Lake Forest to partner with nonprofit to research affordable housing opportunities
By: Nathaniel Percy
LAKE FOREST – The city plans to explore options for affordable housing with an emphasis on the city’s veterans after the city council and Housing Authority voted to enter into an exclusive negotiation agreement with National Community Renaissance at its Sept. 5 regular meeting.
The city council voted 3-0-2. Councilman Andrew Hamilton abstained because he wanted more information on the subject, and Councilman Jim Gardner left minutes before the final vote of the night to tend to other matters.
National CORE, of Rancho Cucamonga, is a nonprofit affordable housing developer that provides a variety of services, including site acquisition, planning and development, construction, property management and compliance, according to a staff report.
In June, the city council issued a notice of funding availability for affordable housing development with an emphasis on serving veterans. The city received statements of qualifications from six nonprofit affordable housing developers and providers. Of those six, National CORE ranked the highest among a panel of four city staffers.
In the staff report, the city said it has up to $3.7 million in available funds from affordable housing developer in-lieu fees and the Housing Authority’s low/moderate income housing asset fund.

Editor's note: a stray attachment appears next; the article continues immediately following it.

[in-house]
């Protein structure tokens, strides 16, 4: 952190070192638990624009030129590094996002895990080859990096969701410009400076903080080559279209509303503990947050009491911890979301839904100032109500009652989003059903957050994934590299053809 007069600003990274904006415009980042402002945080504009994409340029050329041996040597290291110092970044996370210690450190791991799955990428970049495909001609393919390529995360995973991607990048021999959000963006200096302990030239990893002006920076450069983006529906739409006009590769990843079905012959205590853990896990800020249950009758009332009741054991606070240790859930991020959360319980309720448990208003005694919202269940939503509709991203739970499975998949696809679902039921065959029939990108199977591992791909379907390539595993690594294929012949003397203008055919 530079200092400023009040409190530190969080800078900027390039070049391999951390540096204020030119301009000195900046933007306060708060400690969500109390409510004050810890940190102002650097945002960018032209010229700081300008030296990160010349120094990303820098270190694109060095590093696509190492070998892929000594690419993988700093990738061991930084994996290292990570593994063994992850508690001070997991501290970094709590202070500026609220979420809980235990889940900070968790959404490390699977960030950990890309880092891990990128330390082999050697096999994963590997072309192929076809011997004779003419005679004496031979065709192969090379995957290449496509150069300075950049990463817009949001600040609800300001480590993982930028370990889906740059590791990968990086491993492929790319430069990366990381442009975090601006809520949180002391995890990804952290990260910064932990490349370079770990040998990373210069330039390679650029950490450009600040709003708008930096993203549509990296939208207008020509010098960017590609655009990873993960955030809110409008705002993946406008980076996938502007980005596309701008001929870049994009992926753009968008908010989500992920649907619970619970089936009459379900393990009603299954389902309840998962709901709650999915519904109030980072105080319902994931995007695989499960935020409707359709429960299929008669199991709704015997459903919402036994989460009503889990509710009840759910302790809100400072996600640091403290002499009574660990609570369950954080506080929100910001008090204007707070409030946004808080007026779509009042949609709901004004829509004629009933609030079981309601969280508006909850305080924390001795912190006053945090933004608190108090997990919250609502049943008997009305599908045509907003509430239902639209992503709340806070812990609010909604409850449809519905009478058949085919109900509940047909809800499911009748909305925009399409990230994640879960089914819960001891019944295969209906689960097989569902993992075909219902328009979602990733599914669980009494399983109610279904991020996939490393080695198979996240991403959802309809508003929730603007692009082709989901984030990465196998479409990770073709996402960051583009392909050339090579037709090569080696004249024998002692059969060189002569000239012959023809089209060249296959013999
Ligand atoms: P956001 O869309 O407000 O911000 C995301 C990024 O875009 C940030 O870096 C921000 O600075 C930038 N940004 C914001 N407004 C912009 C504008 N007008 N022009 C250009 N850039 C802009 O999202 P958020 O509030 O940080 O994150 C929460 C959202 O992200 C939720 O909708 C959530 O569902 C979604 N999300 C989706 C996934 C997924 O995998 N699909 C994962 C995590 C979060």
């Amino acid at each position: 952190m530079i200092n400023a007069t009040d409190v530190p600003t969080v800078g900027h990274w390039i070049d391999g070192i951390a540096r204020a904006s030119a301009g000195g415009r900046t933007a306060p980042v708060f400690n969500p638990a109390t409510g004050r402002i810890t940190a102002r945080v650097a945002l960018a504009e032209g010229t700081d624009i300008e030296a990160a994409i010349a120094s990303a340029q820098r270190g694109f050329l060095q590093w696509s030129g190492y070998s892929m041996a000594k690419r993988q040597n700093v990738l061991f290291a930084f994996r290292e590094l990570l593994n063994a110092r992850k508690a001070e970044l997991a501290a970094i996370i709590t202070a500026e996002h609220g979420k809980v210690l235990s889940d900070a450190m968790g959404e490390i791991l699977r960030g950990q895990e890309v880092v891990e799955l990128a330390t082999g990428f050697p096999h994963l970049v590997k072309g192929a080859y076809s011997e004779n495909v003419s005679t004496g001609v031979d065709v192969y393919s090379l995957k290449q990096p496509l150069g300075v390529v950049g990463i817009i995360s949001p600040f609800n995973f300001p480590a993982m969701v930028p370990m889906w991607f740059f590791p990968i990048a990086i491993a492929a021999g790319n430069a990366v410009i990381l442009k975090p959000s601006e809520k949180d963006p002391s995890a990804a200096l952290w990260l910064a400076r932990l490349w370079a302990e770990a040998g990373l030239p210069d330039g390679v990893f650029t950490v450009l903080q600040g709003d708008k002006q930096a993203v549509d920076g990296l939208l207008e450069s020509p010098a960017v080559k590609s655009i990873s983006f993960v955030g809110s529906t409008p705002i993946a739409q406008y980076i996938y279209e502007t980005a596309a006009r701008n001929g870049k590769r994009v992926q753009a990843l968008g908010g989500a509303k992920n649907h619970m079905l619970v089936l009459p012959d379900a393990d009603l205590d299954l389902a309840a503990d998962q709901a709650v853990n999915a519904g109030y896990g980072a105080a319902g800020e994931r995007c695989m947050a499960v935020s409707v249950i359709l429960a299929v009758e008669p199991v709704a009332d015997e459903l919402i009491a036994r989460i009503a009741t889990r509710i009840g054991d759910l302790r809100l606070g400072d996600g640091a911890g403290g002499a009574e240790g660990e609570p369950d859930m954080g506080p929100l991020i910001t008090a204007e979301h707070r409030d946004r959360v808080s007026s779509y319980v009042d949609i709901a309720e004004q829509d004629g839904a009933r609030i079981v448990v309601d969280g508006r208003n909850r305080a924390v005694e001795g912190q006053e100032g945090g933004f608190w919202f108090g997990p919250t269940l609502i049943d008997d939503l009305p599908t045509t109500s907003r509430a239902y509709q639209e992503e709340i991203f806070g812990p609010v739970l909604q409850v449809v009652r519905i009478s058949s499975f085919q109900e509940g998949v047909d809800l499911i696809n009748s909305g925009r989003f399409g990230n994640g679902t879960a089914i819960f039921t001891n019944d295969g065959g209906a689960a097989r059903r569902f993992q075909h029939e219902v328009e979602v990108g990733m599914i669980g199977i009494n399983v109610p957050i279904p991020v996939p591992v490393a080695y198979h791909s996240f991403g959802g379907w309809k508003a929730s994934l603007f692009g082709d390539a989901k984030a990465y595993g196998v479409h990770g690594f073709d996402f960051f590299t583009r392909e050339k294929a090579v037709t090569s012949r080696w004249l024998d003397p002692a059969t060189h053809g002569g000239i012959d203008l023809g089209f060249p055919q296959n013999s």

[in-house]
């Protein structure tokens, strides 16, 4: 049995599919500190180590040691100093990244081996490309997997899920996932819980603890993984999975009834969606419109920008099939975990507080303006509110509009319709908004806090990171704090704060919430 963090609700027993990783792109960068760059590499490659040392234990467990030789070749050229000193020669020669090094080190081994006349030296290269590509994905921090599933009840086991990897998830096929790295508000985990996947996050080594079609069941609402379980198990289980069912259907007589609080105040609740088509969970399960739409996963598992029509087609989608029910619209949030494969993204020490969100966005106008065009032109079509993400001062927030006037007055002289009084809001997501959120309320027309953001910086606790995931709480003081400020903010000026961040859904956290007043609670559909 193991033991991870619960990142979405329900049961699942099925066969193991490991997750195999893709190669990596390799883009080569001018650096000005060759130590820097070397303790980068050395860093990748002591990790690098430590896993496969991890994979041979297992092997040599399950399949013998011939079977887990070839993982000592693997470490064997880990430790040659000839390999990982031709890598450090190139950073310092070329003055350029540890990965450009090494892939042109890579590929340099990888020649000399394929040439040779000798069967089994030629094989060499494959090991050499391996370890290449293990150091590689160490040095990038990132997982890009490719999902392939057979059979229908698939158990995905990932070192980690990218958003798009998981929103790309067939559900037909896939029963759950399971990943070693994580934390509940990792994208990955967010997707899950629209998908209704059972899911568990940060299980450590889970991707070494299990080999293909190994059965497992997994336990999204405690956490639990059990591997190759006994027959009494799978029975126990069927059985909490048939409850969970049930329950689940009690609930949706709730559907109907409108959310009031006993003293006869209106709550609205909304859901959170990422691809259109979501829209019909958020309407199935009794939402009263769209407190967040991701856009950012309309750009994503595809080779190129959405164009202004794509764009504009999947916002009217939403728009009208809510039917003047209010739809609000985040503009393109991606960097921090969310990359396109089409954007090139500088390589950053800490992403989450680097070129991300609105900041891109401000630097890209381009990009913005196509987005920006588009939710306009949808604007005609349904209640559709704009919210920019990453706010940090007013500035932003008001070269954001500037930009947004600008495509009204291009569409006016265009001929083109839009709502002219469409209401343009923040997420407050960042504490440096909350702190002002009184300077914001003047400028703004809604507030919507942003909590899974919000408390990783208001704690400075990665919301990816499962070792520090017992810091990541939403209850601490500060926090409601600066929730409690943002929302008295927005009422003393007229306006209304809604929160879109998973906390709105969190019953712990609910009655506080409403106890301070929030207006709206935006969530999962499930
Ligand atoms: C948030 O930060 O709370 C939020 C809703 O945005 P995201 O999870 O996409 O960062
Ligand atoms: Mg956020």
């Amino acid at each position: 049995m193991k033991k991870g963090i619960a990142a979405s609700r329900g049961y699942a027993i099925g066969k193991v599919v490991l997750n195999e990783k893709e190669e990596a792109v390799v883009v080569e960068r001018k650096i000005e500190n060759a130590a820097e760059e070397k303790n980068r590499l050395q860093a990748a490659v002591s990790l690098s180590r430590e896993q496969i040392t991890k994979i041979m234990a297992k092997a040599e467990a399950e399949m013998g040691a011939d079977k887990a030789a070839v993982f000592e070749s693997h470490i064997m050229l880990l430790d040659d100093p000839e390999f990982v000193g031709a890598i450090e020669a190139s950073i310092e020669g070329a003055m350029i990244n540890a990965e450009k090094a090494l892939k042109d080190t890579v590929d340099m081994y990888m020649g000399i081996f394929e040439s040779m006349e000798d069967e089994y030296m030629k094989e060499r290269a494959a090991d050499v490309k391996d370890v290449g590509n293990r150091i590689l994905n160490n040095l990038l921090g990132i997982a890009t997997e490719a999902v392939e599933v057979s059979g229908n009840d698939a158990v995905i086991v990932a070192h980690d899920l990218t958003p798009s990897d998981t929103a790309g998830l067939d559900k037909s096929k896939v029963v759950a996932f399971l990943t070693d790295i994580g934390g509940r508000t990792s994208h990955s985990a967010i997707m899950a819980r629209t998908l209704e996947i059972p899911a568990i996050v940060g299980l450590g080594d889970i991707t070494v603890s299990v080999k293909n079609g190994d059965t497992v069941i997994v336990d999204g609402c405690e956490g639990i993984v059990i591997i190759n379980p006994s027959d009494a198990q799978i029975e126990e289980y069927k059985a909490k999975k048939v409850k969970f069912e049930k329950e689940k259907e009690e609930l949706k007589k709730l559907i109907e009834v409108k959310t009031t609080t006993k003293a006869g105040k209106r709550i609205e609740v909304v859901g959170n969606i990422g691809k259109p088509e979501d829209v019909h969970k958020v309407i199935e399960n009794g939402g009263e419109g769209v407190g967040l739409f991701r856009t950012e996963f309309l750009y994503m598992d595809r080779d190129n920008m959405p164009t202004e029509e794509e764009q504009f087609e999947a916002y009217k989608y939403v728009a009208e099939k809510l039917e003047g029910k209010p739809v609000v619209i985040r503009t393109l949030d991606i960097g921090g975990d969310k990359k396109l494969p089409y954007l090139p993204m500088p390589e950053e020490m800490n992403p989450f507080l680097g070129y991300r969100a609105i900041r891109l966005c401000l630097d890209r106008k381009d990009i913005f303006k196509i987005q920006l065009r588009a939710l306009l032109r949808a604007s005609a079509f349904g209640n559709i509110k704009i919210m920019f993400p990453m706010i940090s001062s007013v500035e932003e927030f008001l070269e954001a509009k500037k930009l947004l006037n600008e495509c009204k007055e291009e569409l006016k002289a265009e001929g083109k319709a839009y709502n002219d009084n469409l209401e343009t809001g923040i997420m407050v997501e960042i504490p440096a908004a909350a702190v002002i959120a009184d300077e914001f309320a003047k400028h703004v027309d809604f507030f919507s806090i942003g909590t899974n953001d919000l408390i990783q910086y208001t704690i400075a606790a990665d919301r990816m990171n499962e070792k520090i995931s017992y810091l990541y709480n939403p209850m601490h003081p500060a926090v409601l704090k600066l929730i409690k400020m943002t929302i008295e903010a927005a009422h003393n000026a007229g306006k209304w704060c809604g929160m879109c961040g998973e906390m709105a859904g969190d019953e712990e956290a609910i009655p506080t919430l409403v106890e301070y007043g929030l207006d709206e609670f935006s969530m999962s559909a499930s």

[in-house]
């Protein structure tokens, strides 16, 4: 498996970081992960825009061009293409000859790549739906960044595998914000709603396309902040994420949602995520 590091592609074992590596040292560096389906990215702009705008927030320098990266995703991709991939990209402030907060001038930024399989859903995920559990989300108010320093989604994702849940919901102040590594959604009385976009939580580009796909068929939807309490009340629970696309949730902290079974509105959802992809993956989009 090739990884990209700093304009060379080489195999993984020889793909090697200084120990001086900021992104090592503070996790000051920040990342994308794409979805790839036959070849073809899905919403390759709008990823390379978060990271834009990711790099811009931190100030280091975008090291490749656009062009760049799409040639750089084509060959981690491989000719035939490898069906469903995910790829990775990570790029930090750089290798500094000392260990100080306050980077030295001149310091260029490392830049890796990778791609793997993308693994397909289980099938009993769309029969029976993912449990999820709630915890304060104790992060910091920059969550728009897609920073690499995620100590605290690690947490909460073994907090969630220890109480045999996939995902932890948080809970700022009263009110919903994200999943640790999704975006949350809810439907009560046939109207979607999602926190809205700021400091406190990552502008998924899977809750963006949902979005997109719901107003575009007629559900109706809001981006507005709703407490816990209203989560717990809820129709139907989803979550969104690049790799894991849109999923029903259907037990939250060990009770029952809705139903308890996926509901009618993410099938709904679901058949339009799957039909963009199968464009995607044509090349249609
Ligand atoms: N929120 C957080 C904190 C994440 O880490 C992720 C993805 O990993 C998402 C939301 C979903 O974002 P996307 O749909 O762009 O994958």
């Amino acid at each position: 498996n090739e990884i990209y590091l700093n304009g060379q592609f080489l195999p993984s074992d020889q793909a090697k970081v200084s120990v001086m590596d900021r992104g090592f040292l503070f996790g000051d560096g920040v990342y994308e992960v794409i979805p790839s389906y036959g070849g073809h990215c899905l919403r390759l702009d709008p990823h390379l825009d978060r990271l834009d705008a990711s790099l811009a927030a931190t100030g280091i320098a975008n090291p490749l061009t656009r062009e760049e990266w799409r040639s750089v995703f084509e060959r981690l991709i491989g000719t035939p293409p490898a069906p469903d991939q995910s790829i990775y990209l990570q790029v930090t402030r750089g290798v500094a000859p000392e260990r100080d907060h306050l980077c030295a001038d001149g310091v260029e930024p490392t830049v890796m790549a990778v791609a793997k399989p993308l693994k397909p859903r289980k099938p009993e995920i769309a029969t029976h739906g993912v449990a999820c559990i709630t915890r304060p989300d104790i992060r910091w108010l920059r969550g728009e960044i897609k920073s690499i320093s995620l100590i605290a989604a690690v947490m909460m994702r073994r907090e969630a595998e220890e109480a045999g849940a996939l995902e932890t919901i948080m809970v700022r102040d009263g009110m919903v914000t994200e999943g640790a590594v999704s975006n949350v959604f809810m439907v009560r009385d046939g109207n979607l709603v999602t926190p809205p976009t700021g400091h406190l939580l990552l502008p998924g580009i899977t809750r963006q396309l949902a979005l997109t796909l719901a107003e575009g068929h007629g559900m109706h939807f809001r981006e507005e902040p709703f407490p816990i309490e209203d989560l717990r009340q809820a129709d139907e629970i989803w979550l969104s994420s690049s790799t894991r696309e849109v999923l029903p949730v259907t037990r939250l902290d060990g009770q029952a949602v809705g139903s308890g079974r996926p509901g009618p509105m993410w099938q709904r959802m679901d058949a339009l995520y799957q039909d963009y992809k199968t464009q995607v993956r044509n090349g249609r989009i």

The non-profit boasts other affordable housing projects, including the 19-unit Las Palmas Village project in San Clemente and the 69-unit Oakcrest Terrace project in Yorba Linda. National CORE has 25 years of experience in providing and developing affordable housing, Amanda Wicker, a management analyst with the city, told the council.
National CORE will have a site selection process that is compatible with the community, said Michael Ruane, executive vice president of the non-profit, adding the nonprofit will engage the community to find a suitable site for affordable housing.
The non-profit partnered with Innovative Housing Opportunities and selected RRM Design Group for architectural services. In addition, other organizations like Hope through Housing Foundation, the “Strong Families, Strong Children Collaboration,” Mercy House and Families Forward would provide supportive housing services – including nutrition, senior services, behavioral health and recovery, as well as assisting job seekers with workforce training opportunities – according to the staff report.
“When we address homelessness and low-income housing, we have to work with partnerships,” Mayor Scott Voigts said. “That makes me happy that you’re doing that. We get farther when we’re working in partnership with other agencies and organizations. I’m excited to move forward.”